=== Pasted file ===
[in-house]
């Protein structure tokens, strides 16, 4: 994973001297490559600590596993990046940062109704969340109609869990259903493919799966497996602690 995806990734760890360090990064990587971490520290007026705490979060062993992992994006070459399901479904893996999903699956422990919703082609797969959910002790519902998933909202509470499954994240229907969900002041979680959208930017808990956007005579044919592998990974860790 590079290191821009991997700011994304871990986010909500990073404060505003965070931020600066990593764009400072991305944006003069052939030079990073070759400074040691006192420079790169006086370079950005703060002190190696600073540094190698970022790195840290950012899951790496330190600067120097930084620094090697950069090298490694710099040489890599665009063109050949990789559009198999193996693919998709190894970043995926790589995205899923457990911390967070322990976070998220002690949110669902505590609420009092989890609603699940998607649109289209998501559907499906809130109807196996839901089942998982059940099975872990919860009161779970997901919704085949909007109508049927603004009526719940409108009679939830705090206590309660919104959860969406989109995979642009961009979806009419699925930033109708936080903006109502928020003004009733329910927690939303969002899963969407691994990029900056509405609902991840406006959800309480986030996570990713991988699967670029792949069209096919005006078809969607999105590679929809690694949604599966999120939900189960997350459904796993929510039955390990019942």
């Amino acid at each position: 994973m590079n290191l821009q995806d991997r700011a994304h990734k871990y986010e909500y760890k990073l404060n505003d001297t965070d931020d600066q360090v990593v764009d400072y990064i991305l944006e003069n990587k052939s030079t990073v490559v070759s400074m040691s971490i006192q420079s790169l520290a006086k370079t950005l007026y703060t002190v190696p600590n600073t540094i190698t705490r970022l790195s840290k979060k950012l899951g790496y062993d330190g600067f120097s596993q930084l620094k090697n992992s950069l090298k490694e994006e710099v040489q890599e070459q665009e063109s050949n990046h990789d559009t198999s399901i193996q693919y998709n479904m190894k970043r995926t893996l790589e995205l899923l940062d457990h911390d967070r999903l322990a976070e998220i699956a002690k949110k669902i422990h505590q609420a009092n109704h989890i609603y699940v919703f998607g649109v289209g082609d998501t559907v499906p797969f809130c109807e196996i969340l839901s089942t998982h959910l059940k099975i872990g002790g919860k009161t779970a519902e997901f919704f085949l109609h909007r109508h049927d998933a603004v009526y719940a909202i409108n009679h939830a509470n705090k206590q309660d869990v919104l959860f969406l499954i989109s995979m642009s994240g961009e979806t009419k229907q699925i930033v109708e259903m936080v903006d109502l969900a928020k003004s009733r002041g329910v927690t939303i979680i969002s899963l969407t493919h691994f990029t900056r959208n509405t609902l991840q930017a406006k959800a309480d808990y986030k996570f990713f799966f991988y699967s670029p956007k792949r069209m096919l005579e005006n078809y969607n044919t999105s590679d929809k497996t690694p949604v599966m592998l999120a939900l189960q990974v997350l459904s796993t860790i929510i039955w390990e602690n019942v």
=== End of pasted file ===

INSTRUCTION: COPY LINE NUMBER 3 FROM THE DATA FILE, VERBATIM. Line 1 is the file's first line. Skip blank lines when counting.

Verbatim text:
């Amino acid at each position: 994973m590079n290191l821009q995806d991997r700011a994304h990734k871990y986010e909500y760890k990073l404060n505003d001297t965070d931020d600066q360090v990593v764009d400072y990064i991305l944006e003069n990587k052939s030079t990073v490559v070759s400074m040691s971490i006192q420079s790169l520290a006086k370079t950005l007026y703060t002190v190696p600590n600073t540094i190698t705490r970022l790195s840290k979060k950012l899951g790496y062993d330190g600067f120097s596993q930084l620094k090697n992992s950069l090298k490694e994006e710099v040489q890599e070459q665009e063109s050949n990046h990789d559009t198999s399901i193996q693919y998709n479904m190894k970043r995926t893996l790589e995205l899923l940062d457990h911390d967070r999903l322990a976070e998220i699956a002690k949110k669902i422990h505590q609420a009092n109704h989890i609603y699940v919703f998607g649109v289209g082609d998501t559907v499906p797969f809130c109807e196996i969340l839901s089942t998982h959910l059940k099975i872990g002790g919860k009161t779970a519902e997901f919704f085949l109609h909007r109508h049927d998933a603004v009526y719940a909202i409108n009679h939830a509470n705090k206590q309660d869990v919104l959860f969406l499954i989109s995979m642009s994240g961009e979806t009419k229907q699925i930033v109708e259903m936080v903006d109502l969900a928020k003004s009733r002041g329910v927690t939303i979680i969002s899963l969407t493919h691994f990029t900056r959208n509405t609902l991840q930017a406006k959800a309480d808990y986030k996570f990713f799966f991988y699967s670029p956007k792949r069209m096919l005579e005006n078809y969607n044919t999105s590679d929809k497996t690694p949604v599966m592998l999120a939900l189960q990974v997350l459904s796993t860790i929510i039955w390990e602690n019942v």